The selections include, on the one hand, some rather firmly established standards, and on the other, three numbers that are being presented or the first time (plus one, Herbie Mann’s Afro-Blue, previously recorded only as an instrumental). Among the ‘standard’ composers are some superior talents. Ellington is represented by Come Sunday, a theme from his “Black, Brown and Beige” to which lyrics have recently been added to create a gospel-tinged song of great beauty and power. And there are two of the many rich melodies of Kurt Weill, both with lyrics by outstanding American poets – playwrite Maxwell Anderson for Lost in the Stars, and Langston Hughes for the less well-known but achingly tender Lonely House. The original material includes Abbey’s won deep blues, Let Up (“when will troubles let up? . . . .”) and three numbers with lyrics by a most impressive young writer, Oscar Brown, Jr.  First represented on record by Strong Man, a surging tune included on Abbey’s first Riverside album (RLP 12-251), Brown here contributes the plaintive Brother, Where Are You? And the words to the decidedly off-beat among other things, for being the only song about love in the LP that doesn’t deal with the unrequired or frustrated kind).

   As on her precious albums, Abbey’s accompaniment here includes quite a few very highly regarded jazz musicians. But for the most part the backing is deliberately light and easy-flowing, primarily designed to provide a sure rhythm base for the singer, plus mood-enhancing touches by such as Kenny Dorham and Wynton Kelly. On Afro-Blue and Long As You’re Living, however, there is appropriately rich and full background by a three-horn group paced by Max Roach.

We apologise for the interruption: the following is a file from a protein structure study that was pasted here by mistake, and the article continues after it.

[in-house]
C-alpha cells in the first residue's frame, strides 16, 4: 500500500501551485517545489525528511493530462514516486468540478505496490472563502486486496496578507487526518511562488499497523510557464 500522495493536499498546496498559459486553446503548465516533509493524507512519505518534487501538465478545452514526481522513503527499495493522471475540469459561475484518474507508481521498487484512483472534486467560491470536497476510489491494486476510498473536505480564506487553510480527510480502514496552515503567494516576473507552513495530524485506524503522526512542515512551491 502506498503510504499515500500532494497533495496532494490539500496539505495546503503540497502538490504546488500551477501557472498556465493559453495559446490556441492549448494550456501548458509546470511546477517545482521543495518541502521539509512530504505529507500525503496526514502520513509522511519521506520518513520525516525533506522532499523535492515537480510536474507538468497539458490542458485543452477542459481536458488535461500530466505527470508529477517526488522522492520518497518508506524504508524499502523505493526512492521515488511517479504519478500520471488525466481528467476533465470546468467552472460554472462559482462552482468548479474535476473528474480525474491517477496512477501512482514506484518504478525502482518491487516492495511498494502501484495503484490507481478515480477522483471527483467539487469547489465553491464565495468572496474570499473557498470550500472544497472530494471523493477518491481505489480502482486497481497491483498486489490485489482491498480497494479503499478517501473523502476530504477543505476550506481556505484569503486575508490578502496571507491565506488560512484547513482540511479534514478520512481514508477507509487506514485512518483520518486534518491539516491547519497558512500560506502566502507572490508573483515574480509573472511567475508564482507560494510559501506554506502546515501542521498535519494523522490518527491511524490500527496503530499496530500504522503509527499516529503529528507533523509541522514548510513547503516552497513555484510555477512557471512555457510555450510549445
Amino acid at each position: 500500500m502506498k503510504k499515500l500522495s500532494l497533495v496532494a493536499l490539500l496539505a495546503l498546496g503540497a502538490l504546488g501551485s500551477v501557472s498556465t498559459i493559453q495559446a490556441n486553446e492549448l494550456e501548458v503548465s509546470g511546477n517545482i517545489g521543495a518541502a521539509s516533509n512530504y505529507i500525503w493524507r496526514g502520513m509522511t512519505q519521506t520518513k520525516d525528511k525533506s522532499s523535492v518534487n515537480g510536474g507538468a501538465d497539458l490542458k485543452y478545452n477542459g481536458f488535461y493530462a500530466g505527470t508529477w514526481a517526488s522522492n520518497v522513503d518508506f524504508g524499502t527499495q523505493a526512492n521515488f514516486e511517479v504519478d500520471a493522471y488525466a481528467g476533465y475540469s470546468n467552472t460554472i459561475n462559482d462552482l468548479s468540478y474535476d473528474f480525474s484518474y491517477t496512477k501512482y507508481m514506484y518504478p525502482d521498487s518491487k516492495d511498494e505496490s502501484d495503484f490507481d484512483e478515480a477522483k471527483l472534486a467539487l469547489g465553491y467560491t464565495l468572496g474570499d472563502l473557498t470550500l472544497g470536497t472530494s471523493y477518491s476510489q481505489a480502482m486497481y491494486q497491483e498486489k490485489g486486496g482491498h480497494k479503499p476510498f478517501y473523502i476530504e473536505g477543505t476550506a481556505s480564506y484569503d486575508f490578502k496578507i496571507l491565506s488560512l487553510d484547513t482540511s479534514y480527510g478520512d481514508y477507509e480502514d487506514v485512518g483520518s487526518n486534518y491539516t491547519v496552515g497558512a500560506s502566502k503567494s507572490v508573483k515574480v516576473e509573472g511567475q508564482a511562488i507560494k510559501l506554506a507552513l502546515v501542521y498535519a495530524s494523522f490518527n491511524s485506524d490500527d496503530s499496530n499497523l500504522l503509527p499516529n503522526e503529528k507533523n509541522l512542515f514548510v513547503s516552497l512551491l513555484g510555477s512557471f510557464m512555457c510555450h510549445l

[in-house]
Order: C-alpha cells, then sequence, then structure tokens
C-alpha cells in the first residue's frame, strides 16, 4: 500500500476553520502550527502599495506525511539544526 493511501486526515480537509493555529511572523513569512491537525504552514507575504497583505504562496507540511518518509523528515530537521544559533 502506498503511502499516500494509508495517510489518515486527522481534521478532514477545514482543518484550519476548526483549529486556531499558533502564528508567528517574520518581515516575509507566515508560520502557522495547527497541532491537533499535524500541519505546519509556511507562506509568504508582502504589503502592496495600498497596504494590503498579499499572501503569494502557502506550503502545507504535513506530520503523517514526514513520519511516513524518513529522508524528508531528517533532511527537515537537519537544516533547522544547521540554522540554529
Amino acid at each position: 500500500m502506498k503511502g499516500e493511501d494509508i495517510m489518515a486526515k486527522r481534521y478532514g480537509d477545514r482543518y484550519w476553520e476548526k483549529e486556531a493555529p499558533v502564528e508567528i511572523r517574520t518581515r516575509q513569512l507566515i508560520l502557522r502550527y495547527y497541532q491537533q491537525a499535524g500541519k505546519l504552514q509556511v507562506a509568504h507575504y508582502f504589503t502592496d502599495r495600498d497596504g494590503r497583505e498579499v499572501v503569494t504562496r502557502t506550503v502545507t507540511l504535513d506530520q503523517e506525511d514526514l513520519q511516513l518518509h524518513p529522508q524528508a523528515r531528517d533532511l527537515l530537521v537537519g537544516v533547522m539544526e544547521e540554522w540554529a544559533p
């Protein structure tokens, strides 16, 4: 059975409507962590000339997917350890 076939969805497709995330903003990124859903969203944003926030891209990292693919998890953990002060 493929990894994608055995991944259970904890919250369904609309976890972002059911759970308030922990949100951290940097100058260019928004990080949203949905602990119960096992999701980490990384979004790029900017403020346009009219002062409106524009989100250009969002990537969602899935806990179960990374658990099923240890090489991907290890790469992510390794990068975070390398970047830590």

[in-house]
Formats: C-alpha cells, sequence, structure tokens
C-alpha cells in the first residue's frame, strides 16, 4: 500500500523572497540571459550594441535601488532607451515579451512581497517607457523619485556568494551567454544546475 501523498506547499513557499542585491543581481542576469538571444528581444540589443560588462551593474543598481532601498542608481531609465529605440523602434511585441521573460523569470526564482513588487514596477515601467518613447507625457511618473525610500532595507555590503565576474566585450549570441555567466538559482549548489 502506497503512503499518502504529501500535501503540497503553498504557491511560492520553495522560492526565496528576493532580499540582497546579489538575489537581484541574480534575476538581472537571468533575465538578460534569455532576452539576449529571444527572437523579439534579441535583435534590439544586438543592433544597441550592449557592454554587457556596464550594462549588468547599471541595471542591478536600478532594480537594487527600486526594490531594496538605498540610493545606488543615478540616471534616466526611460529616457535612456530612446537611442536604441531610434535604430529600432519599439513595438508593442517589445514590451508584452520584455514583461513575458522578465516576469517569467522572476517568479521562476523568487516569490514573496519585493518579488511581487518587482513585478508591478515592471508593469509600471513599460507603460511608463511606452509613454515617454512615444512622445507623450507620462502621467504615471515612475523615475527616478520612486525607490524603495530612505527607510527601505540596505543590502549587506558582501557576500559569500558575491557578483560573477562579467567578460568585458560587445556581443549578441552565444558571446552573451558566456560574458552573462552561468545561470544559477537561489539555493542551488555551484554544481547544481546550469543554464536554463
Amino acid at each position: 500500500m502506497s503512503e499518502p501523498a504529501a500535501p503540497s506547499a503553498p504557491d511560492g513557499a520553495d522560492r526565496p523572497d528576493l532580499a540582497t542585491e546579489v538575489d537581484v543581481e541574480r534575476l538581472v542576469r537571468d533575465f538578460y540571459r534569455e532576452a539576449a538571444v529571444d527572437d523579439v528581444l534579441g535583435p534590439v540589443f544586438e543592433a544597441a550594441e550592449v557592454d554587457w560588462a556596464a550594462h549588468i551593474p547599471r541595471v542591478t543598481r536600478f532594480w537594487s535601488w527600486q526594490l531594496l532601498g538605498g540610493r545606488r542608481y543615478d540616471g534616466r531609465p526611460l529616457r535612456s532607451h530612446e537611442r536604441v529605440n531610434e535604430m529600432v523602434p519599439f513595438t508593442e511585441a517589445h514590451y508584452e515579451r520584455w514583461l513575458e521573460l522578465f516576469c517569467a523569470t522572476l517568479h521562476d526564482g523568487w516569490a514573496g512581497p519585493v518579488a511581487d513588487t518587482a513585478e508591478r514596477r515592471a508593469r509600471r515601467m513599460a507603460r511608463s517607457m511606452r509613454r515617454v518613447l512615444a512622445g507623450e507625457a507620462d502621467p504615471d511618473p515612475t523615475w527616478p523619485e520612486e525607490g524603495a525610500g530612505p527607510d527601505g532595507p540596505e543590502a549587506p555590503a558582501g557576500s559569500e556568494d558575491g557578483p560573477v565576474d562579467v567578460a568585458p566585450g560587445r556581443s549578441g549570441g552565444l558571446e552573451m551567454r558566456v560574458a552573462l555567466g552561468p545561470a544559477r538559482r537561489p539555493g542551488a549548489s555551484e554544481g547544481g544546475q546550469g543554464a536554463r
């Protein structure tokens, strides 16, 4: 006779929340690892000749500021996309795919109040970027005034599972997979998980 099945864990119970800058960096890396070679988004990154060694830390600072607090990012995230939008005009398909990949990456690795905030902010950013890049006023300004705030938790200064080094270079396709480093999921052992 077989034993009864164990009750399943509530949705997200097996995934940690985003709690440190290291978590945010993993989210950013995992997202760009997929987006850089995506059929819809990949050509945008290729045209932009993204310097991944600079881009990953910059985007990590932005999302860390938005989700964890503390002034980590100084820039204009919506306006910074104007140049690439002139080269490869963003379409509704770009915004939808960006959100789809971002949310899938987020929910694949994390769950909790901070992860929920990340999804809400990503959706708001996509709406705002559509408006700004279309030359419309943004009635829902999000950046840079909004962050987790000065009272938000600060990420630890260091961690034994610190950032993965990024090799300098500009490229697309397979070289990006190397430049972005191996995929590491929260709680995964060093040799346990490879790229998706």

The overall result of this unusually well-integrated blending of singer, songs and music is an album with a considerable emotional impact, with a deep warmth and a gently swinging pulse. I think it is certainly the best singing by far that Abbey has done on records, and I think now – as I did much of the time while it was being recorded – that it stands up as among the most effective and moving albums that nay singer has created in a long time.

   ABBEY LINCOLN was born in Chicago, raised in Michigan, and bent on a singing career for as long as she can remember. For a time she was well on her way to a successful supper-club career; then she made the basic decision that what she really wanted was to work with the jazz musicians she had long known and admired, and to work towards the same kinds of artistic expression as they were doing. She has had successful engagements in jazz clubs in New York, Detroit, Chicago, Los Angeles and thereabouts, and has also been enthusiastically received in England and Sweden.

That’s Him!: ABBEY LINCOLN with the Riverside Jazz Stars –

    Sonny Rollins, Kenny Dorham, Wynton Kelly, Paul Chambers, Max Roach (RLP 12-251)

It’s Magic:  ABBEY LINCOLN, with Art Farmer, Kenny Dorham, Benny Golson (RLP 12-277)


Notes written by ORRIN KEEPNEWS

Cover designed and produced by PAUL BACON – KEN BRAREN – HARRIS LEWINE

Cover and back-liner photographs by LAWRENCE N. SHUSTAK

Engineer: JACK HIGGINS (Reeves Sound Studios)

Riverside-Reeves SPECTROSONIC High Fidelity Engineering

Mastered by JACK MATTHEWS (Components Corp.) on a HYDROFEED lathe.


553 West 51st Street New York 19, N.Y.